Saturday, June 4, 2011

Response to Richard Carrier, Part 2

This is a continuation of the “interpolation” claims made by Richard Carrier. One must understand that when dealing with Carrier he not infrequently makes assertions that are a bit hyperbolic. He says things like “everyone agrees that…” or something is “obvious to anyone of sense,” or “universally recognized,” or something “makes no sense.” These are all just a sampling from the same article. That Carrier is writing to claim that no one disagrees with much, if any, of his premises, should instantly be a warning sign (incidentally, each of these specific examples are false as they relate to their claims). It is also condescending to suggest that conservative scholars have no sense (or are alternatively dishonest) in disagreeing with Carrier. In any case, his next passage, 1 Corinthians 14:34-35, should be examined.

Carrier’s wooden hermeneutics show almost immediately. First, he claims we can “know” this was not written by Paul, since in 1 Corinthians 11 Paul discusses women in what is recognized to be public prayer.[1] Hence, since there is a contradiction, and it is uncharitable to attribute to someone a contradiction without good reason, we may conclude this is an interpolation.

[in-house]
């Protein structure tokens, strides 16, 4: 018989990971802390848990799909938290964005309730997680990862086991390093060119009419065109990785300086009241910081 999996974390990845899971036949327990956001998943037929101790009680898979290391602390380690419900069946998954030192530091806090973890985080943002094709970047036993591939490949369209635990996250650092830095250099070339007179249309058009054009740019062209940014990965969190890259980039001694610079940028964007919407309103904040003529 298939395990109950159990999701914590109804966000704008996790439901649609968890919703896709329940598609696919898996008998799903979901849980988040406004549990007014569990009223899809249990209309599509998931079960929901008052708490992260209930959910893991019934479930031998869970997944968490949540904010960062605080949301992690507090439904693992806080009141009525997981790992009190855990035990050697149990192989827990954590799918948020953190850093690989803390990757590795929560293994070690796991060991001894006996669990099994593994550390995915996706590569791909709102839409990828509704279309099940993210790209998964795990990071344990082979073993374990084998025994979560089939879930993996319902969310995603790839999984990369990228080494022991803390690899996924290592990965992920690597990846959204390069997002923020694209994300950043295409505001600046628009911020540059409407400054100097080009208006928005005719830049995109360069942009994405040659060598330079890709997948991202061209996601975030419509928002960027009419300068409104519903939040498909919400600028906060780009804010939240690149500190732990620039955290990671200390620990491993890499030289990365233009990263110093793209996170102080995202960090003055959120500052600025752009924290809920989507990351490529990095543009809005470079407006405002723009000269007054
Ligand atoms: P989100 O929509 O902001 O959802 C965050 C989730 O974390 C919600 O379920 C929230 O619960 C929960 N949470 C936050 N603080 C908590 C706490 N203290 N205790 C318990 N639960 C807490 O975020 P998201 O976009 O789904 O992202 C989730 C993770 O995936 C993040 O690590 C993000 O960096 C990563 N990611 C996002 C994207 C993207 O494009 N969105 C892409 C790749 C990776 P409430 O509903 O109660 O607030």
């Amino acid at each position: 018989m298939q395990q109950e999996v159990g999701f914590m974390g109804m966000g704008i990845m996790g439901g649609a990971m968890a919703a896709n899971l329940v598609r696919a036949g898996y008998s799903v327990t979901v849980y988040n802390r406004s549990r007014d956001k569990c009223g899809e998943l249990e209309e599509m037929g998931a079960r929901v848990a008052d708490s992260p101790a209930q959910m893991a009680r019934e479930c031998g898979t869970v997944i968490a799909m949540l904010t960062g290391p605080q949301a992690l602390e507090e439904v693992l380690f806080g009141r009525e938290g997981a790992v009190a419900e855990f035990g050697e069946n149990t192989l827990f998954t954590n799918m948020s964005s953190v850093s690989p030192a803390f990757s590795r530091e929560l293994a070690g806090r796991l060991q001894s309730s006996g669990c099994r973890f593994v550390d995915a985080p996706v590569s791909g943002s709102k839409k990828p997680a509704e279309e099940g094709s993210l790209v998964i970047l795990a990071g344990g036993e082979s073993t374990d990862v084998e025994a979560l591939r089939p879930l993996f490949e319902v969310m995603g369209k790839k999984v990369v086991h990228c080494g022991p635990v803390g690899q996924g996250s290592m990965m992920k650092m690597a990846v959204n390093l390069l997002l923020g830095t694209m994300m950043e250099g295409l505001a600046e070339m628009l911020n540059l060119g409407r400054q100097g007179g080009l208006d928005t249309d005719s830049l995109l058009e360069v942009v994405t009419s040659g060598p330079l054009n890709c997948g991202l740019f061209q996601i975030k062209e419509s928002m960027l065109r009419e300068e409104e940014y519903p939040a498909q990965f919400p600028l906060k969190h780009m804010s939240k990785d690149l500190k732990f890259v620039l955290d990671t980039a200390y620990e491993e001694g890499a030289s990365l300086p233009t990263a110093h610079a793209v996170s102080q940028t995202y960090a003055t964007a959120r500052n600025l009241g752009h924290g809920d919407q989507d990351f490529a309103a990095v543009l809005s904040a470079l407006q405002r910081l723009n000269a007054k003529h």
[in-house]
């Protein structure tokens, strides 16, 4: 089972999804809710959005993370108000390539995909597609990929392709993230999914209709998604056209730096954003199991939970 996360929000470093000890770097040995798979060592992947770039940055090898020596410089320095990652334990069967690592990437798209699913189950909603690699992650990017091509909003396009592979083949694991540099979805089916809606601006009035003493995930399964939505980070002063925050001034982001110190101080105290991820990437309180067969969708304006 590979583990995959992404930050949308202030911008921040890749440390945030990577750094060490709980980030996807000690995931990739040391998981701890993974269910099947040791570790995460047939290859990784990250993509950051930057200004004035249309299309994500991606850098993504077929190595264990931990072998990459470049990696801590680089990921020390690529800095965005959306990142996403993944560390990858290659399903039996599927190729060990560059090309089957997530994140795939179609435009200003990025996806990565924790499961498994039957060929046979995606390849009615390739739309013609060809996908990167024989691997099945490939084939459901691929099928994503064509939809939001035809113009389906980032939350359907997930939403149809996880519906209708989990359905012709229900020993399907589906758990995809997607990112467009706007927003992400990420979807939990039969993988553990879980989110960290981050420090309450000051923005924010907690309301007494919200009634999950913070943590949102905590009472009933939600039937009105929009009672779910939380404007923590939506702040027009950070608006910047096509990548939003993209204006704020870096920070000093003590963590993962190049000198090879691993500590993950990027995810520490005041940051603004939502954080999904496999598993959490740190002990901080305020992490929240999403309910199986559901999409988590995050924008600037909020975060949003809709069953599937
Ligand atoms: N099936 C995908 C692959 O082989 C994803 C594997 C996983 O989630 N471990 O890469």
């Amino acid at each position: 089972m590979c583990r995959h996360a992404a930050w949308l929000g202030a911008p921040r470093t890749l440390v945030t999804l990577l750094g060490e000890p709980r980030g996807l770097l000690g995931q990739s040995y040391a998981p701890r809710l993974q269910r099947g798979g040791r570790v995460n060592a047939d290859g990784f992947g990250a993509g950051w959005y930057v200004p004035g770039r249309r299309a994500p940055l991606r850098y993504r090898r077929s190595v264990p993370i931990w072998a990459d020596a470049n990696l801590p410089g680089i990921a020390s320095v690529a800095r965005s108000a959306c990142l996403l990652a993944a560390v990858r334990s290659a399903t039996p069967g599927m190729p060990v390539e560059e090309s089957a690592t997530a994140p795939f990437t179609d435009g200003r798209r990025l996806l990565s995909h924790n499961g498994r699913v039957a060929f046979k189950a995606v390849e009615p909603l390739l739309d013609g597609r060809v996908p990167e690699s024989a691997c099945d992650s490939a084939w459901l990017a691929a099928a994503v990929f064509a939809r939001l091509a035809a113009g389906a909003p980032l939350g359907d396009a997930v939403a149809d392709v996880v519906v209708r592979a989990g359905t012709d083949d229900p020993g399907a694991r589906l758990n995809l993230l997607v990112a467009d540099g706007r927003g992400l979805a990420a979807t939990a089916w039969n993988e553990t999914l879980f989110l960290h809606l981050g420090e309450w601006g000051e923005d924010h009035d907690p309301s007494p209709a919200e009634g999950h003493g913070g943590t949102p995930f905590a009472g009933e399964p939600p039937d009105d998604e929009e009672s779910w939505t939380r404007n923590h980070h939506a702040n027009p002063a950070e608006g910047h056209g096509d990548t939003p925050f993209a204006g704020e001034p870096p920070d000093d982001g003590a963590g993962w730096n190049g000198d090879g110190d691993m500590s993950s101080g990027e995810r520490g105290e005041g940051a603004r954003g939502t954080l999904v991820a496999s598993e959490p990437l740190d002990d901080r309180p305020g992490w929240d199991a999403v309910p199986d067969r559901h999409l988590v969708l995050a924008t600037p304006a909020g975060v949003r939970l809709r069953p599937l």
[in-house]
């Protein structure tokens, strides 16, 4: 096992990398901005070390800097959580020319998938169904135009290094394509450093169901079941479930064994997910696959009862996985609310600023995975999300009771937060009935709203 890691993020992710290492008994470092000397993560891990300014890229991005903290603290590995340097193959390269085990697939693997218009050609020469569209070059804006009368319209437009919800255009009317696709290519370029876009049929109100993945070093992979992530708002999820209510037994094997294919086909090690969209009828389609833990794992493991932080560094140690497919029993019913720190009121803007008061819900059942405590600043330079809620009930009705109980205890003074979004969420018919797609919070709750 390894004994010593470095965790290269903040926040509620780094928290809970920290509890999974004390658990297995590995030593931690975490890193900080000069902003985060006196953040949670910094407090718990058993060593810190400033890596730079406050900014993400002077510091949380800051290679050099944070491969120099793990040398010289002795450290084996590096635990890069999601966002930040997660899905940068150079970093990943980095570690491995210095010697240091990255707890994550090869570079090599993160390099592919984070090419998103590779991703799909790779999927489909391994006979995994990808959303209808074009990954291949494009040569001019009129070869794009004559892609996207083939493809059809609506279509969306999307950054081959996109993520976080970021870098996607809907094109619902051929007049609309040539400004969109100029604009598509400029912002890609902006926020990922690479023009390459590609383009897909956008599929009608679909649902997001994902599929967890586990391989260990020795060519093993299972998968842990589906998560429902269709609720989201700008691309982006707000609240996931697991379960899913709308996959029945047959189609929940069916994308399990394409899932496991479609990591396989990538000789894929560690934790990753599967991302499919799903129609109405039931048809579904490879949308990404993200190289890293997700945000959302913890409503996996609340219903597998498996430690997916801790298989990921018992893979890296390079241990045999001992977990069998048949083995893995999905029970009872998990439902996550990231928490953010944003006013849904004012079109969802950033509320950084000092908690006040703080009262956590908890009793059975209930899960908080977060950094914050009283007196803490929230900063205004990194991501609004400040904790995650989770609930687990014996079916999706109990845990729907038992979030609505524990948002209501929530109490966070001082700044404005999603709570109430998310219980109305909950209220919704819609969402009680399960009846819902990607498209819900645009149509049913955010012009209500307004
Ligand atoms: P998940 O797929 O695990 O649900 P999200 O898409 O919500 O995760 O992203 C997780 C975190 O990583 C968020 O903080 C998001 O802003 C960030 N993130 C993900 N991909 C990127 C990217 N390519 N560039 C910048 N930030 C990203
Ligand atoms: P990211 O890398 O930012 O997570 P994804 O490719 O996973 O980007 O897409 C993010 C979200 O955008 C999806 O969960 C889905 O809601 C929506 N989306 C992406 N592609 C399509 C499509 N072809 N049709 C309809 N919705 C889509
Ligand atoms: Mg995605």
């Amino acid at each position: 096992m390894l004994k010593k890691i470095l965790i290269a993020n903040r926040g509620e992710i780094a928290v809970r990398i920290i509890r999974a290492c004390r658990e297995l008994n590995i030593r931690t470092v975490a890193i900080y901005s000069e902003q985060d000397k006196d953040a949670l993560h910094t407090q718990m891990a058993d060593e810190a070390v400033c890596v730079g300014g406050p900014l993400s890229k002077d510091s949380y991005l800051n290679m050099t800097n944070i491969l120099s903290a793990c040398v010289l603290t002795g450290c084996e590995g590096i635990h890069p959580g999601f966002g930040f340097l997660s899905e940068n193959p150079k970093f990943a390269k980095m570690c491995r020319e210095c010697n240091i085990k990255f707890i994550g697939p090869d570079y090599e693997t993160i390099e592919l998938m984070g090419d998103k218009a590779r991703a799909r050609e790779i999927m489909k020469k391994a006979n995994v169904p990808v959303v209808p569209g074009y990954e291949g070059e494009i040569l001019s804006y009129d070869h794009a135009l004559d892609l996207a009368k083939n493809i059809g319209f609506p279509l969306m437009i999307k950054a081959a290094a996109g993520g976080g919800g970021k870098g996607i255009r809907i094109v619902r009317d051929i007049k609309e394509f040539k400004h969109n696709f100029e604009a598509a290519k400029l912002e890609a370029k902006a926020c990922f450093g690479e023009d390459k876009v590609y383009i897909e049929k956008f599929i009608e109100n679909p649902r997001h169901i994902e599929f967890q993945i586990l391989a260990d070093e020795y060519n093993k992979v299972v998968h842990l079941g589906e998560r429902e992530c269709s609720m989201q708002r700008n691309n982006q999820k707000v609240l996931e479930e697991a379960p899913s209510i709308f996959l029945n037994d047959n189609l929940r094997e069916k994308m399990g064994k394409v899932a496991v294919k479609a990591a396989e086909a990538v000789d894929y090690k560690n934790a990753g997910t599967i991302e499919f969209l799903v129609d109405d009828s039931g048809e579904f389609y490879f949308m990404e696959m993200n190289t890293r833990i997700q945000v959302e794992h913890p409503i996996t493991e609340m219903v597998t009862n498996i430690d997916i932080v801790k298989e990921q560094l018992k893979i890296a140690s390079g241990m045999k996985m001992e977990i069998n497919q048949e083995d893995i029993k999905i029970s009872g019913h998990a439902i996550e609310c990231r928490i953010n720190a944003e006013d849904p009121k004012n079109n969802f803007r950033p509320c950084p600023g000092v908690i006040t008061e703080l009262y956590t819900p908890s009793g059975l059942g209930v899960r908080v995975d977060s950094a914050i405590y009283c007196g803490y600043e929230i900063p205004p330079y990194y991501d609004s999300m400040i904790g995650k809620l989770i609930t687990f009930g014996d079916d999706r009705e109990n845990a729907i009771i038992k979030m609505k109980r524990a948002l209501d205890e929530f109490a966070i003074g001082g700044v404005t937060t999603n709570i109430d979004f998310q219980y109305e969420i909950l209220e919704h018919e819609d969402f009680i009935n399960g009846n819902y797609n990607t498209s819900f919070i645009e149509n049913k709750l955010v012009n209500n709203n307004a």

The problem with this is that it does not account for context. Context is vitally important when it comes to understanding textual meaning. If I were to say, “Jim, do not go to the market,” and four pages of written material later I say, “Jim, go to the market,” is there a contradiction? Well, it simply depends. Suppose in the first case it is a Monday and in the second it is a Tuesday. Obviously, there is no contradiction. In the same way, the context of chapter 14 is the spiritual gifts of tongues and prophecy.

A few words and verses are in order to establish the context. First, we have the word for “silence,” used initially in verse 28. It is σιγατω. In verse 28, this is in reference to a man who desires to speak in tongues where there is no interpreter. The next word comes in verse 29, which says, “Let the prophets speak two or three…” The word for “speak” is λαλειτωσαν. It is important to understand these contrasting thoughts in accordance with the context. We now know that the idea of the passage is instructions on prophesying and speaking in tongues. While this next part can be controversial, tongues related to languages other people actually spoke, while prophesying referred both to revealed future events and teaching what God wanted them to know. Speaking and being silent thus refers, in context, to the ideas contained within speaking in tongues and prophesying in the churches.